from The American Heritage® Dictionary of the English Language, 4th Edition
- n. A Native American people inhabiting northwest Arizona south of the Grand Canyon.
- n. A member of this people.
- n. The Yuman language of the Hualapai.
from WordNet 3.0 Copyright 2006 by Princeton University. All rights reserved.
- n. the Yuman language spoken by the Walapai
- n. a member of a North American people formerly living in the Colorado river valley in Arizona
Our tribe is called the Hualapai, and we are in Northern Arizona.
Kiowa Gordon: Our tribe is called the Hualapai, and we are in Northern Arizona.
Lakota and Hualapai are the kinds of Indians those guys are.
Avenue and Hualapai Way less than a mile from his home.
Jackson also makes obstetrics visits twice a month to the Indian Health Service clinic on the Hualapai pronounced "WAH-lah-pie" reservation in nearby Peach Springs, Ariz., sees patients in his family medicine practice in Kingman, and serves on the labor and delivery staff at Kingman Regional Medical Center.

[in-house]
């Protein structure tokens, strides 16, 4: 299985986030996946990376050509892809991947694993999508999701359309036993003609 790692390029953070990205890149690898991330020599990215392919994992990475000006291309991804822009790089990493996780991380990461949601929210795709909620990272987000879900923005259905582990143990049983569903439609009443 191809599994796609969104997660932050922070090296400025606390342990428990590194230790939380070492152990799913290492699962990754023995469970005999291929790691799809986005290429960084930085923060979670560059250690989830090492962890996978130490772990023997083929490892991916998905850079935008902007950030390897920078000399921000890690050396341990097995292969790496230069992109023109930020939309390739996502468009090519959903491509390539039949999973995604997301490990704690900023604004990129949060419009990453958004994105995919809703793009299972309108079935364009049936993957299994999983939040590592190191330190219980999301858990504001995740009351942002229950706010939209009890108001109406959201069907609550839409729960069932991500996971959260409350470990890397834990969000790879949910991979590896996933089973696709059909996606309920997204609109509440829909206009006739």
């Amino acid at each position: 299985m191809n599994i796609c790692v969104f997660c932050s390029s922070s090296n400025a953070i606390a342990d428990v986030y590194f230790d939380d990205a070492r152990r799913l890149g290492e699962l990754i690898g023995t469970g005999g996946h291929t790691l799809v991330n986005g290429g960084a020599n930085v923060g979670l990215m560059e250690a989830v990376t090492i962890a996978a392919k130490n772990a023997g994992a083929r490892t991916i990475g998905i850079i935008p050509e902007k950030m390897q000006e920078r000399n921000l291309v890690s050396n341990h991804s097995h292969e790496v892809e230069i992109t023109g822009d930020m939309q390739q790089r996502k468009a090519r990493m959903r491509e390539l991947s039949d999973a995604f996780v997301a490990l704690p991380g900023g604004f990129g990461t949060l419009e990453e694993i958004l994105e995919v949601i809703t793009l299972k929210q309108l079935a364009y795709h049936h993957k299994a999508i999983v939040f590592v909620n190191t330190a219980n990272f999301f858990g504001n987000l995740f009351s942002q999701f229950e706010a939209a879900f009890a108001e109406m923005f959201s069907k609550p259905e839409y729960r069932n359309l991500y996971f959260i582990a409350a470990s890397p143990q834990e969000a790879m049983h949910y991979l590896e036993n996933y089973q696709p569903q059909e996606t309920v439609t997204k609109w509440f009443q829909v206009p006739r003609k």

He's on top of everything ... and we always have a good time with him, adds Hernandez, whose ancestry is Hualapai and Mojave.
Hualapai and Havasupai Indians moved into the canyons at this time, where they remained undisturbed until the Anglo-Americans arrived in 1860.
Severe flooding in the Grand Canyon caught dozens of campers by surprise and broke the Redlands Earthen Dam, which is 45 miles upstream of the Hualapai village.
AILDI was founded in 1978 by Hualapai tribal educators, Native American parents, and experts in linguistics to help several Southwest tribes develop a written language and curriculum materials that reflect attention to Native American students 'heritage, needs, and learning styles.
The Hualapai case transformed federal law addressing Native American issues.